Not Quite English Toffee
Recipe type: Candy
Prep time: 
Cook time: 
Total time: 
Serves: 8
  • 2 cups (4 sticks) unsalted butter
  • 2 cups turbinado (raw) sugar
  • ½ teaspoon Himalayan pink salt, ground fine
  • 2 Tablespoons cookie dough flavored vodka
  • 1 cup semi-sweet chocolate chips
  • 1 cup bittersweet chocolate chips
  • 1 cup chopped walnut, toasted
  1. Line a rimmed cookie sheet with foil or parchment backed foil and set aside.
  2. Place the butter, sugar, and salt in a large, heavy-bottomed sauce pan (I used one of my Le Creuset enameled cast iron pieces) over medium to medium-high heat.
  3. Swirl around the mixture but try not to stir it until the sugar is dissolved.
  4. Once the sugar is dissolved, attach a calibrated candy thermometer to your saucepan and begin stirring.
  5. Stir, stir, and stir. You'll be stirring the whole time, so get comfortable.
  6. Once the mixture reaches hard crack stage (it's marked on my candy thermometer at 320 degrees Fahrenheit, but I believe the general consensus is somewhere between 300 and 310 degrees Fahrenheit, depending on your source), remove from heat.
  7. Add the vodka and step back for a moment--it WILL bubble up fiercely.
  8. Stir vigorously to incorporate the vodka, then pour into the prepared pan, tilting the pan around after to ensure even distribution.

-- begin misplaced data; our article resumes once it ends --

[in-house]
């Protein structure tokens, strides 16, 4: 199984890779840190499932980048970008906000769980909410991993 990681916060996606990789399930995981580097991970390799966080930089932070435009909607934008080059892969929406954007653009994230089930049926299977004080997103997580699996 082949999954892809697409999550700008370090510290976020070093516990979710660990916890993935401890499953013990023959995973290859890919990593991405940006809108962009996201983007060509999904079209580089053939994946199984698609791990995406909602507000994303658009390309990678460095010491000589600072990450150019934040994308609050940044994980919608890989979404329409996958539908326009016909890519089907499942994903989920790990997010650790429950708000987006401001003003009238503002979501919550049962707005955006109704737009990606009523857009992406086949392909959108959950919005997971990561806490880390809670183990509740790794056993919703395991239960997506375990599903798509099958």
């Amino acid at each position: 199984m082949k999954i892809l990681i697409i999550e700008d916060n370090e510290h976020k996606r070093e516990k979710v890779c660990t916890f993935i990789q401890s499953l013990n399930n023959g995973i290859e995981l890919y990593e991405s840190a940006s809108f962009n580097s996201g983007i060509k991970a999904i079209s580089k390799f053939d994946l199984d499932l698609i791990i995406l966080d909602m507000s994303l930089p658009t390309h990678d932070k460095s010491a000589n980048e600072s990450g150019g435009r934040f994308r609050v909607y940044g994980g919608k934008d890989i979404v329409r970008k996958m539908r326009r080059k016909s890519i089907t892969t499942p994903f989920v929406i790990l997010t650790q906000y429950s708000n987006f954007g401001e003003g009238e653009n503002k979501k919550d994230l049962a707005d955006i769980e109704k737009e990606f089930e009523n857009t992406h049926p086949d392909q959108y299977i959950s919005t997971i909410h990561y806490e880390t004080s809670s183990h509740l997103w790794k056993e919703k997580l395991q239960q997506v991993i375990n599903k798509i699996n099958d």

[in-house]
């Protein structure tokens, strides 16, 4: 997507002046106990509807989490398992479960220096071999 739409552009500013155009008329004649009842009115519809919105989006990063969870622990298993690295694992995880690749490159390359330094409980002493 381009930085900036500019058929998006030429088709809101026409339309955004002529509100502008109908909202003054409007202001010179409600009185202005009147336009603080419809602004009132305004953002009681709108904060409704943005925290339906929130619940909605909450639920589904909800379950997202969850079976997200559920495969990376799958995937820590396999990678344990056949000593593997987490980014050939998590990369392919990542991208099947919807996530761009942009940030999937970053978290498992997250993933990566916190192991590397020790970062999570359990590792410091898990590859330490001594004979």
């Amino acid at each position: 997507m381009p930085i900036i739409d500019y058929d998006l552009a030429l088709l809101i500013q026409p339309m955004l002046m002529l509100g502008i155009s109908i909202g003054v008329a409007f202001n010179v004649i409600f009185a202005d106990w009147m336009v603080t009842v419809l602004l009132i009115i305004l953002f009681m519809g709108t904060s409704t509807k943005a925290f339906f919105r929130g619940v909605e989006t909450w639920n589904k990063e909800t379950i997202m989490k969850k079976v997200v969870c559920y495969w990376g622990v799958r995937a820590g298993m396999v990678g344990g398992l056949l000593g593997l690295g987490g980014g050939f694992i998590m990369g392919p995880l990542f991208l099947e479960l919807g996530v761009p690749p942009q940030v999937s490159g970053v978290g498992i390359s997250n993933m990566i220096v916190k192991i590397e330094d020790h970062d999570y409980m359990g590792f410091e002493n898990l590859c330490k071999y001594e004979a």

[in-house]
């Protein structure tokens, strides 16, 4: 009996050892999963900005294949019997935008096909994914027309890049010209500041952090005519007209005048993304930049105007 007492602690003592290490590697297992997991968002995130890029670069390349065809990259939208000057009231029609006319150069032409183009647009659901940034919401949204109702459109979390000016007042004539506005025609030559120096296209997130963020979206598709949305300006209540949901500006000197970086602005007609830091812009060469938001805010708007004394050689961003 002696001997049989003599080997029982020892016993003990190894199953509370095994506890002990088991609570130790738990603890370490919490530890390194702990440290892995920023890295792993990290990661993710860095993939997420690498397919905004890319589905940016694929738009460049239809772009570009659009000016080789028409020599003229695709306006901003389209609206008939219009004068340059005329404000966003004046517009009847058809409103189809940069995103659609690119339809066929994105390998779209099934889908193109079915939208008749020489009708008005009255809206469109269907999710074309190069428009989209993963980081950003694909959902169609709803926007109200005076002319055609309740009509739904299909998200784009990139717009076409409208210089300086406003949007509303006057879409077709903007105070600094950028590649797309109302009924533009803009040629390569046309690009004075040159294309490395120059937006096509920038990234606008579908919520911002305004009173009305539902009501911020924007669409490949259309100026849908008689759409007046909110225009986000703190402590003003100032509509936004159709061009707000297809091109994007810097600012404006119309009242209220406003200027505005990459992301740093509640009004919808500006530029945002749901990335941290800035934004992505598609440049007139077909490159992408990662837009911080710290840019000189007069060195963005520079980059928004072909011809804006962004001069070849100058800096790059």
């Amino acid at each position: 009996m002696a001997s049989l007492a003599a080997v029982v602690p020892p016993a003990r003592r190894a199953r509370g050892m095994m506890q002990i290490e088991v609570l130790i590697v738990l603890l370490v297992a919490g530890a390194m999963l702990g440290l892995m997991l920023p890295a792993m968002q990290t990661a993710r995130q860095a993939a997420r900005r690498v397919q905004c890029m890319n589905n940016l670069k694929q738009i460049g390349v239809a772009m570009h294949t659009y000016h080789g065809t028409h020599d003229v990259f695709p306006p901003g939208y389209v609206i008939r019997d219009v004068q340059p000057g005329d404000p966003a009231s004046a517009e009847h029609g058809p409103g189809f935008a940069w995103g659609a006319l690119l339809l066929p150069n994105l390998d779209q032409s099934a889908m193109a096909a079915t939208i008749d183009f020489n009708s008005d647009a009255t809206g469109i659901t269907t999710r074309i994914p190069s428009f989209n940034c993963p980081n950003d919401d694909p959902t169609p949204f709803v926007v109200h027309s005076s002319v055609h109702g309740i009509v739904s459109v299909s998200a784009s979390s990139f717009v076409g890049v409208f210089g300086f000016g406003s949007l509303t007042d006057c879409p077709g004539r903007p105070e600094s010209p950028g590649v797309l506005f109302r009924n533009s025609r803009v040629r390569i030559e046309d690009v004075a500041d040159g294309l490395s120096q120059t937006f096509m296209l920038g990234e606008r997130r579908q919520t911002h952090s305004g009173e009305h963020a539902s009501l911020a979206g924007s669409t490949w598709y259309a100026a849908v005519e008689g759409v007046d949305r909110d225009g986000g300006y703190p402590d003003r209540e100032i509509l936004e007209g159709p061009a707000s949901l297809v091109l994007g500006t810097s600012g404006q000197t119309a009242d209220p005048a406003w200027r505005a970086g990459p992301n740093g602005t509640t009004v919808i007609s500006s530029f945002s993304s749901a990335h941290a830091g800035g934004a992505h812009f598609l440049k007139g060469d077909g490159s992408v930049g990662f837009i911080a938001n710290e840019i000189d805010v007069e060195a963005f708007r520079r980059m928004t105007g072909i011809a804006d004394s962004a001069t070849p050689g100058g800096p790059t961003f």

9. Sprinkle the chocolate chips over the top and leave them be for 2-3 minutes.
  10. Using an offset spatula, spread the now-melted chocolate chips evenly over the surface.
  11. Sprinkle the walnuts over the melted chocolate.
  12. Let sit until chocolate is set again, which could take some time. You can also pop it in your refrigerator after an hour or two to help speed it up a bit.
  13. Store in an airtight container at room temperature.
You need to be very careful in your stirring that you do not introduce an environment where the sugar will crystallize during the cooking. That's why it's important to try not to stir until the sugar dissolves and to not insert the candy thermometer until then either. If some sugar does start to crystallize on the walls of the pan in the beginning, you can wash it down with a wet pastry or silicone brush, but scraping will only aid in the crystallization and then you'll end up with an odd texture.
Recipe by Poet in the Pantry at